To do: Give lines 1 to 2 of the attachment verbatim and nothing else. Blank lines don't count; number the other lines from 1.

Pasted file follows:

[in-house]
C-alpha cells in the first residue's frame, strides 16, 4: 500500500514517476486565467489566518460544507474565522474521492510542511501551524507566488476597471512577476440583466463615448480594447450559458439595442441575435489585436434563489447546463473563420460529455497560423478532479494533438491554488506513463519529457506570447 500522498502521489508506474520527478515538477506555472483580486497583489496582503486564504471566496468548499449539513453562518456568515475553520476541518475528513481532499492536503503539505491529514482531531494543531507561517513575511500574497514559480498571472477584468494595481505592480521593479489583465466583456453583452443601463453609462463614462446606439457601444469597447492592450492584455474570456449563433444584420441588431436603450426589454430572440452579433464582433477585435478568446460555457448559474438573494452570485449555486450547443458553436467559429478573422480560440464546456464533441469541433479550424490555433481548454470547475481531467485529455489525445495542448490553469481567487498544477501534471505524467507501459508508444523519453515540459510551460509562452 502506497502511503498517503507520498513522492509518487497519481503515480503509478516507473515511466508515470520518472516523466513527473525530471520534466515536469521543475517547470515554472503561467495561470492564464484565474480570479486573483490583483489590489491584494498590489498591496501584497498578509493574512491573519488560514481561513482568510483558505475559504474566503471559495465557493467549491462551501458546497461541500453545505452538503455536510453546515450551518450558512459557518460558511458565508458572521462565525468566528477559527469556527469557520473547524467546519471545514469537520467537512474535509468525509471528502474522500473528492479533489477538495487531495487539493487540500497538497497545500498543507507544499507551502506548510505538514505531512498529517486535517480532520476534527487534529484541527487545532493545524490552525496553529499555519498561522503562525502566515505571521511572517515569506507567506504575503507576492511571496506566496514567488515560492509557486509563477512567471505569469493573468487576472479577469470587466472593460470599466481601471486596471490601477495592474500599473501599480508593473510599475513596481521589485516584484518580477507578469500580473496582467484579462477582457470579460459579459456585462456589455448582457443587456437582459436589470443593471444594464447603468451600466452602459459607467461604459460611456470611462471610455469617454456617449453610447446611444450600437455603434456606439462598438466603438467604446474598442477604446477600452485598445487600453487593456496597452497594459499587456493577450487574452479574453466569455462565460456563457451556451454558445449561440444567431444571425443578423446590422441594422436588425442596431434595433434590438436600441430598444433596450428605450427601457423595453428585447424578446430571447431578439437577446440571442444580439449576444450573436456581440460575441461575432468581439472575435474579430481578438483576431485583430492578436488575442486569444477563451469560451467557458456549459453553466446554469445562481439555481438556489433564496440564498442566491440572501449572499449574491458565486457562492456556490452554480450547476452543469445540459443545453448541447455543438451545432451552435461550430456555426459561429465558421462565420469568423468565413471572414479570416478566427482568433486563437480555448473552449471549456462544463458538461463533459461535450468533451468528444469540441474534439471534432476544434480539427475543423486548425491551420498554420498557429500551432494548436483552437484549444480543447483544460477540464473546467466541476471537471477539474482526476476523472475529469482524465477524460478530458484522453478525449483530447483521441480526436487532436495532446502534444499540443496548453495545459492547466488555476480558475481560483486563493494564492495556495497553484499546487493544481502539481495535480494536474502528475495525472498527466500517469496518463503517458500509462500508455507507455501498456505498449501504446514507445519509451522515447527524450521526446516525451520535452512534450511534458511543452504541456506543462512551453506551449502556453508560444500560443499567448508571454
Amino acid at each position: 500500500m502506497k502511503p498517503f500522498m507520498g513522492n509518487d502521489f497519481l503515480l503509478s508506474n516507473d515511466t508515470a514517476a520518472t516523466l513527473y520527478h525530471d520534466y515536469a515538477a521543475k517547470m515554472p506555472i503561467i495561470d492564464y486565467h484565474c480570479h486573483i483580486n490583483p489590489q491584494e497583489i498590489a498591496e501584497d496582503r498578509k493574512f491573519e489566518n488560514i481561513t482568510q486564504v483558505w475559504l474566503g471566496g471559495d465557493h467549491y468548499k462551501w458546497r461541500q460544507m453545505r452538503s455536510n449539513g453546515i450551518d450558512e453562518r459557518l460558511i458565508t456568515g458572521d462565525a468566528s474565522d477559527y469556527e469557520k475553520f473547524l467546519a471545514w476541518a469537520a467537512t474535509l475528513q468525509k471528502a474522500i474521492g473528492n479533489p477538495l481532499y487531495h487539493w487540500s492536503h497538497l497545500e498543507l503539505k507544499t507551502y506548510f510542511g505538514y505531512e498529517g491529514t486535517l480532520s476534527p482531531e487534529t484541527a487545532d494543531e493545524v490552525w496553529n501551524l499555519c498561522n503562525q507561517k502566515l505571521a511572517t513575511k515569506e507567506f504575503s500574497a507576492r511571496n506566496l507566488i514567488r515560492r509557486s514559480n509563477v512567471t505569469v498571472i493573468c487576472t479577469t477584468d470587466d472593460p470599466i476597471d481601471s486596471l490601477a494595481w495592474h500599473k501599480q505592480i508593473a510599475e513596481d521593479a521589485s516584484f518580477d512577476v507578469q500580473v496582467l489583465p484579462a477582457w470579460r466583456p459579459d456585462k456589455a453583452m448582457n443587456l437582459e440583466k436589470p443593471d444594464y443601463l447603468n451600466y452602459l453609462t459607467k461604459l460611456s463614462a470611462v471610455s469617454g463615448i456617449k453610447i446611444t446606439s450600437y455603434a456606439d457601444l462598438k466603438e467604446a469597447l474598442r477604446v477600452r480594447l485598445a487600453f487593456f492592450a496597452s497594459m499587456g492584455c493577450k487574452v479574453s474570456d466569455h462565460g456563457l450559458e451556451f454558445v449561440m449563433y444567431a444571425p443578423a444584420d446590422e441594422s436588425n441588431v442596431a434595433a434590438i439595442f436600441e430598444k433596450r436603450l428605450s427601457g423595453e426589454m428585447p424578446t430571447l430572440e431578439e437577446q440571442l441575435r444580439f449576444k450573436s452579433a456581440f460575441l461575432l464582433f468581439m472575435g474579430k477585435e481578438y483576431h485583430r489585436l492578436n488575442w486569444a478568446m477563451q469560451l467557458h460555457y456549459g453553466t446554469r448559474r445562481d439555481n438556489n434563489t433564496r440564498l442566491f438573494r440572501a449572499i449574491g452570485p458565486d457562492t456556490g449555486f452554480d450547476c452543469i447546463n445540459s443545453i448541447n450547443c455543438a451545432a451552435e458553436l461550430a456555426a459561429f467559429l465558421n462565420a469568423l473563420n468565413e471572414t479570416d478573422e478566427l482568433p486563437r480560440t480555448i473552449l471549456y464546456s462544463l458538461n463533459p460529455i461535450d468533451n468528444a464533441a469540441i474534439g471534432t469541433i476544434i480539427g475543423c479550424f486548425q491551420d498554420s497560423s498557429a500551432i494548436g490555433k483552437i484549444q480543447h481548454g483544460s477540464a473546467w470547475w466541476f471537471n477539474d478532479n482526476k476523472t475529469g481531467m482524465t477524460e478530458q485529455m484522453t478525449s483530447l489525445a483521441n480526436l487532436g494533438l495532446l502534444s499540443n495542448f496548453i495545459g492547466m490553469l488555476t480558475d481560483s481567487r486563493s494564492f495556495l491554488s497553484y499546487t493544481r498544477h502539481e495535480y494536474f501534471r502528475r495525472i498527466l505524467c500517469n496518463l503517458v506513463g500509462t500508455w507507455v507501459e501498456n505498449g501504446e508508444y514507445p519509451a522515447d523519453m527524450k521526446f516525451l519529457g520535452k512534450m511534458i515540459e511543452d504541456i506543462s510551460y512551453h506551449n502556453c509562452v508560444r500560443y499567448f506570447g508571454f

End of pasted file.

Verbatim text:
[in-house]
C-alpha cells in the first residue's frame, strides 16, 4: 500500500514517476486565467489566518460544507474565522474521492510542511501551524507566488476597471512577476440583466463615448480594447450559458439595442441575435489585436434563489447546463473563420460529455497560423478532479494533438491554488506513463519529457506570447 500522498502521489508506474520527478515538477506555472483580486497583489496582503486564504471566496468548499449539513453562518456568515475553520476541518475528513481532499492536503503539505491529514482531531494543531507561517513575511500574497514559480498571472477584468494595481505592480521593479489583465466583456453583452443601463453609462463614462446606439457601444469597447492592450492584455474570456449563433444584420441588431436603450426589454430572440452579433464582433477585435478568446460555457448559474438573494452570485449555486450547443458553436467559429478573422480560440464546456464533441469541433479550424490555433481548454470547475481531467485529455489525445495542448490553469481567487498544477501534471505524467507501459508508444523519453515540459510551460509562452 502506497502511503498517503507520498513522492509518487497519481503515480503509478516507473515511466508515470520518472516523466513527473525530471520534466515536469521543475517547470515554472503561467495561470492564464484565474480570479486573483490583483489590489491584494498590489498591496501584497498578509493574512491573519488560514481561513482568510483558505475559504474566503471559495465557493467549491462551501458546497461541500453545505452538503455536510453546515450551518450558512459557518460558511458565508458572521462565525468566528477559527469556527469557520473547524467546519471545514469537520467537512474535509468525509471528502474522500473528492479533489477538495487531495487539493487540500497538497497545500498543507507544499507551502506548510505538514505531512498529517486535517480532520476534527487534529484541527487545532493545524490552525496553529499555519498561522503562525502566515505571521511572517515569506507567506504575503507576492511571496506566496514567488515560492509557486509563477512567471505569469493573468487576472479577469470587466472593460470599466481601471486596471490601477495592474500599473501599480508593473510599475513596481521589485516584484518580477507578469500580473496582467484579462477582457470579460459579459456585462456589455448582457443587456437582459436589470443593471444594464447603468451600466452602459459607467461604459460611456470611462471610455469617454456617449453610447446611444450600437455603434456606439462598438466603438467604446474598442477604446477600452485598445487600453487593456496597452497594459499587456493577450487574452479574453466569455462565460456563457451556451454558445449561440444567431444571425443578423446590422441594422436588425442596431434595433434590438436600441430598444433596450428605450427601457423595453428585447424578446430571447431578439437577446440571442444580439449576444450573436456581440460575441461575432468581439472575435474579430481578438483576431485583430492578436488575442486569444477563451469560451467557458456549459453553466446554469445562481439555481438556489433564496440564498442566491440572501449572499449574491458565486457562492456556490452554480450547476452543469445540459443545453448541447455543438451545432451552435461550430456555426459561429465558421462565420469568423468565413471572414479570416478566427482568433486563437480555448473552449471549456462544463458538461463533459461535450468533451468528444469540441474534439471534432476544434480539427475543423486548425491551420498554420498557429500551432494548436483552437484549444480543447483544460477540464473546467466541476471537471477539474482526476476523472475529469482524465477524460478530458484522453478525449483530447483521441480526436487532436495532446502534444499540443496548453495545459492547466488555476480558475481560483486563493494564492495556495497553484499546487493544481502539481495535480494536474502528475495525472498527466500517469496518463503517458500509462500508455507507455501498456505498449501504446514507445519509451522515447527524450521526446516525451520535452512534450511534458511543452504541456506543462512551453506551449502556453508560444500560443499567448508571454